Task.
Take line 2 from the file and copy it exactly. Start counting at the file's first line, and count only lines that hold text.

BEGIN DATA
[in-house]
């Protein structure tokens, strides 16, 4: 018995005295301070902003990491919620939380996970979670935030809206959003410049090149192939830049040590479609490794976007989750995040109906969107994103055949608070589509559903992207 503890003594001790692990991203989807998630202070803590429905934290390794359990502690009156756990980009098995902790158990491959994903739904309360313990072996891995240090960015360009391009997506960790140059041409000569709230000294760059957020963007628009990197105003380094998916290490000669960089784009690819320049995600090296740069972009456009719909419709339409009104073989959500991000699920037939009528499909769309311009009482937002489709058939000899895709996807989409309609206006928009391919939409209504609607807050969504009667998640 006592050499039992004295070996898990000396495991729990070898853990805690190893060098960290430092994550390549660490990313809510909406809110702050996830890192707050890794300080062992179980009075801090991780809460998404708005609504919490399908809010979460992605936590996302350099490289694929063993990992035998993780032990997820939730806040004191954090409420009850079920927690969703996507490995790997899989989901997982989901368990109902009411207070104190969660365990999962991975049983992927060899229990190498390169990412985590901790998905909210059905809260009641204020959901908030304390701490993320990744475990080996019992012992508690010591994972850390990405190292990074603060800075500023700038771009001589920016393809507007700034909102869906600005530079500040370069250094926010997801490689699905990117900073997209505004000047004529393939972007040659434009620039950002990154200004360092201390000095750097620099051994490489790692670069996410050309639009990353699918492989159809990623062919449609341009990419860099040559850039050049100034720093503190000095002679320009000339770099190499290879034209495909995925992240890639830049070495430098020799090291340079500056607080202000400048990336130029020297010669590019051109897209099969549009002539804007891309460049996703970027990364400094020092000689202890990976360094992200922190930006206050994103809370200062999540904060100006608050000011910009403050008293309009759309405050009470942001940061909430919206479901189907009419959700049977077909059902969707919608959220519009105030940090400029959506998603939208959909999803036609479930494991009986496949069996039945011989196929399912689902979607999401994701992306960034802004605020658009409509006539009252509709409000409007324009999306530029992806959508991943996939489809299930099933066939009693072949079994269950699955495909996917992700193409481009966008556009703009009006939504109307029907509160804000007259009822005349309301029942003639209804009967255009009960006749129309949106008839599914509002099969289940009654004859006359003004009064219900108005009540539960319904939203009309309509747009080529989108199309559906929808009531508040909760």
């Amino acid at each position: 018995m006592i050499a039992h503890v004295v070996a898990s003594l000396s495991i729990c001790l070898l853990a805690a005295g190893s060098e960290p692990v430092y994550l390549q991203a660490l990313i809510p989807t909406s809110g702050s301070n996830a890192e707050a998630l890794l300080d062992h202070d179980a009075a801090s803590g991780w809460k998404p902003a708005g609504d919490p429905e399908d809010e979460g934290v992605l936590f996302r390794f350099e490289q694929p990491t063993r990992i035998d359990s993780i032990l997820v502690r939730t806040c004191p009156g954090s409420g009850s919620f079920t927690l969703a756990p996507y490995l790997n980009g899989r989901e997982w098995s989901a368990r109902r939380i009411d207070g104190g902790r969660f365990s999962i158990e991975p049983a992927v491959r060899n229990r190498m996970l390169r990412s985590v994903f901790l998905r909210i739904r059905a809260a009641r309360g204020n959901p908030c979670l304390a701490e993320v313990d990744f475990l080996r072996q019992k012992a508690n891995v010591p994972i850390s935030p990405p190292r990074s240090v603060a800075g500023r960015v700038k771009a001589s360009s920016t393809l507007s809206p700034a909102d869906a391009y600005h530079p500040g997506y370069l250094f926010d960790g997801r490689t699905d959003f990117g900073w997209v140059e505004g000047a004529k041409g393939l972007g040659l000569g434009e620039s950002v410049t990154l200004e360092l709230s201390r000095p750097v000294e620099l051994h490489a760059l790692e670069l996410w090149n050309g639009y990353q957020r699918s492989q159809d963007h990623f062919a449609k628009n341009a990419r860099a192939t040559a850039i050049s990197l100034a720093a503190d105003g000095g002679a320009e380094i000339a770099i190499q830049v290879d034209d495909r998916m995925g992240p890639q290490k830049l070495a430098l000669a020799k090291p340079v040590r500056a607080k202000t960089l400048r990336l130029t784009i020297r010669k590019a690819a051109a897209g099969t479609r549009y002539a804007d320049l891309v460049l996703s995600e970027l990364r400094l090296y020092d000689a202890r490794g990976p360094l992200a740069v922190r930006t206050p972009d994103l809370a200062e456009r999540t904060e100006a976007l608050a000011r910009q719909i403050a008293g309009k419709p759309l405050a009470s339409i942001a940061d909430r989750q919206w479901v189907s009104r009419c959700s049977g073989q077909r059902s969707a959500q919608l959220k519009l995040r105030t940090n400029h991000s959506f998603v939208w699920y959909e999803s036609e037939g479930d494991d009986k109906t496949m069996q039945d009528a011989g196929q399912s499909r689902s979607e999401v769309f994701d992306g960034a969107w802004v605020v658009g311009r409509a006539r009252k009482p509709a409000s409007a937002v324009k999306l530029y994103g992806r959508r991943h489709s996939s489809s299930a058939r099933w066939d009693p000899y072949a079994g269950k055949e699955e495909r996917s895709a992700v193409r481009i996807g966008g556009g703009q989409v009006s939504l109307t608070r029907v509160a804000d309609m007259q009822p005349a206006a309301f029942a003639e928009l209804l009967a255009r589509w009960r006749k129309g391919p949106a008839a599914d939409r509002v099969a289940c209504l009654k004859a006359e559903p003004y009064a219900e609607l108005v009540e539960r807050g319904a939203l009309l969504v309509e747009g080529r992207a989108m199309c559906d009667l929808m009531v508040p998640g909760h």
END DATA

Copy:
């Protein structure tokens, strides 16, 4: 018995005295301070902003990491919620939380996970979670935030809206959003410049090149192939830049040590479609490794976007989750995040109906969107994103055949608070589509559903992207 503890003594001790692990991203989807998630202070803590429905934290390794359990502690009156756990980009098995902790158990491959994903739904309360313990072996891995240090960015360009391009997506960790140059041409000569709230000294760059957020963007628009990197105003380094998916290490000669960089784009690819320049995600090296740069972009456009719909419709339409009104073989959500991000699920037939009528499909769309311009009482937002489709058939000899895709996807989409309609206006928009391919939409209504609607807050969504009667998640 006592050499039992004295070996898990000396495991729990070898853990805690190893060098960290430092994550390549660490990313809510909406809110702050996830890192707050890794300080062992179980009075801090991780809460998404708005609504919490399908809010979460992605936590996302350099490289694929063993990992035998993780032990997820939730806040004191954090409420009850079920927690969703996507490995790997899989989901997982989901368990109902009411207070104190969660365990999962991975049983992927060899229990190498390169990412985590901790998905909210059905809260009641204020959901908030304390701490993320990744475990080996019992012992508690010591994972850390990405190292990074603060800075500023700038771009001589920016393809507007700034909102869906600005530079500040370069250094926010997801490689699905990117900073997209505004000047004529393939972007040659434009620039950002990154200004360092201390000095750097620099051994490489790692670069996410050309639009990353699918492989159809990623062919449609341009990419860099040559850039050049100034720093503190000095002679320009000339770099190499290879034209495909995925992240890639830049070495430098020799090291340079500056607080202000400048990336130029020297010669590019051109897209099969549009002539804007891309460049996703970027990364400094020092000689202890990976360094992200922190930006206050994103809370200062999540904060100006608050000011910009403050008293309009759309405050009470942001940061909430919206479901189907009419959700049977077909059902969707919608959220519009105030940090400029959506998603939208959909999803036609479930494991009986496949069996039945011989196929399912689902979607999401994701992306960034802004605020658009409509006539009252509709409000409007324009999306530029992806959508991943996939489809299930099933066939009693072949079994269950699955495909996917992700193409481009966008556009703009009006939504109307029907509160804000007259009822005349309301029942003639209804009967255009009960006749129309949106008839599914509002099969289940009654004859006359003004009064219900108005009540539960319904939203009309309509747009080529989108199309559906929808009531508040909760």